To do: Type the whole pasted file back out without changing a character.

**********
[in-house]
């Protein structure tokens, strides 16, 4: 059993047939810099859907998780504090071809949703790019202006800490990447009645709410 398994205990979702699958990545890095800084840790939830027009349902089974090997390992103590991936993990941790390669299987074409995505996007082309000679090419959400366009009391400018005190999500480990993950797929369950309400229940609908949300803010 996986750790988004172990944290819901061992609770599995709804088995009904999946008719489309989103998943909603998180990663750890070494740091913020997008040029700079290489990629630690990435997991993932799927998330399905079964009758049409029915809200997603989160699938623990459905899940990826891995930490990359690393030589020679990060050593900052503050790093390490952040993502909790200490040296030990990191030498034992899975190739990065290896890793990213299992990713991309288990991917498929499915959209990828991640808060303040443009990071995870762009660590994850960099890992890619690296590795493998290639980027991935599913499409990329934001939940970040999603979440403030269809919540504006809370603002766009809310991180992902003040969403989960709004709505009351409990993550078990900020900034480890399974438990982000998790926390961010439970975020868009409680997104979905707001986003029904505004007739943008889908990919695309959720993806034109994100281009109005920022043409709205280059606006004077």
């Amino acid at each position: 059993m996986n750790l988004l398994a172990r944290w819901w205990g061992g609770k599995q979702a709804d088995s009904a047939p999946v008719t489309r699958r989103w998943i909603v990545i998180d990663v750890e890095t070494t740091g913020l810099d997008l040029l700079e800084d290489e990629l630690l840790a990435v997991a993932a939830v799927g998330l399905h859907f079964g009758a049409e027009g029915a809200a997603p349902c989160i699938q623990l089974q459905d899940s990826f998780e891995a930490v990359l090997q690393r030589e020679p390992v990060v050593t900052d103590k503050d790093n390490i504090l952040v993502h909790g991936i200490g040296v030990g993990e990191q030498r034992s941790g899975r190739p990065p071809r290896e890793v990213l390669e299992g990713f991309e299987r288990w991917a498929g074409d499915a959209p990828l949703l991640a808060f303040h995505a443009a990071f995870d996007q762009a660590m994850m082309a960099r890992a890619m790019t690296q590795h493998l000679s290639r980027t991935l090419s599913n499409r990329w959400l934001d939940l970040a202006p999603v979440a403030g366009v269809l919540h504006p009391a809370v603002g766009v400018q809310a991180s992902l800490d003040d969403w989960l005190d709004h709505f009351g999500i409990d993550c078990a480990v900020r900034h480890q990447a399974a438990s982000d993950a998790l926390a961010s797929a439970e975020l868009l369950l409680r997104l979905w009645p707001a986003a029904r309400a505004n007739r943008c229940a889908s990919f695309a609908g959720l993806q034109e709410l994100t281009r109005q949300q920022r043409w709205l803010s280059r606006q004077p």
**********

[in-house]
């Protein structure tokens, strides 16, 4: 059993047939810099859907998780504090071809949703790019202006800490990447009645709410 398994205990979702699958990545890095800084840790939830027009349902089974090997390992103590991936993990941790390669299987074409995505996007082309000679090419959400366009009391400018005190999500480990993950797929369950309400229940609908949300803010 996986750790988004172990944290819901061992609770599995709804088995009904999946008719489309989103998943909603998180990663750890070494740091913020997008040029700079290489990629630690990435997991993932799927998330399905079964009758049409029915809200997603989160699938623990459905899940990826891995930490990359690393030589020679990060050593900052503050790093390490952040993502909790200490040296030990990191030498034992899975190739990065290896890793990213299992990713991309288990991917498929499915959209990828991640808060303040443009990071995870762009660590994850960099890992890619690296590795493998290639980027991935599913499409990329934001939940970040999603979440403030269809919540504006809370603002766009809310991180992902003040969403989960709004709505009351409990993550078990900020900034480890399974438990982000998790926390961010439970975020868009409680997104979905707001986003029904505004007739943008889908990919695309959720993806034109994100281009109005920022043409709205280059606006004077």
């Amino acid at each position: 059993m996986n750790l988004l398994a172990r944290w819901w205990g061992g609770k599995q979702a709804d088995s009904a047939p999946v008719t489309r699958r989103w998943i909603v990545i998180d990663v750890e890095t070494t740091g913020l810099d997008l040029l700079e800084d290489e990629l630690l840790a990435v997991a993932a939830v799927g998330l399905h859907f079964g009758a049409e027009g029915a809200a997603p349902c989160i699938q623990l089974q459905d899940s990826f998780e891995a930490v990359l090997q690393r030589e020679p390992v990060v050593t900052d103590k503050d790093n390490i504090l952040v993502h909790g991936i200490g040296v030990g993990e990191q030498r034992s941790g899975r190739p990065p071809r290896e890793v990213l390669e299992g990713f991309e299987r288990w991917a498929g074409d499915a959209p990828l949703l991640a808060f303040h995505a443009a990071f995870d996007q762009a660590m994850m082309a960099r890992a890619m790019t690296q590795h493998l000679s290639r980027t991935l090419s599913n499409r990329w959400l934001d939940l970040a202006p999603v979440a403030g366009v269809l919540h504006p009391a809370v603002g766009v400018q809310a991180s992902l800490d003040d969403w989960l005190d709004h709505f009351g999500i409990d993550c078990a480990v900020r900034h480890q990447a399974a438990s982000d993950a998790l926390a961010s797929a439970e975020l868009l369950l409680r997104l979905w009645p707001a986003a029904r309400a505004n007739r943008c229940a889908s990919f695309a609908g959720l993806q034109e709410l994100t281009r109005q949300q920022r043409w709205l803010s280059r606006q004077p």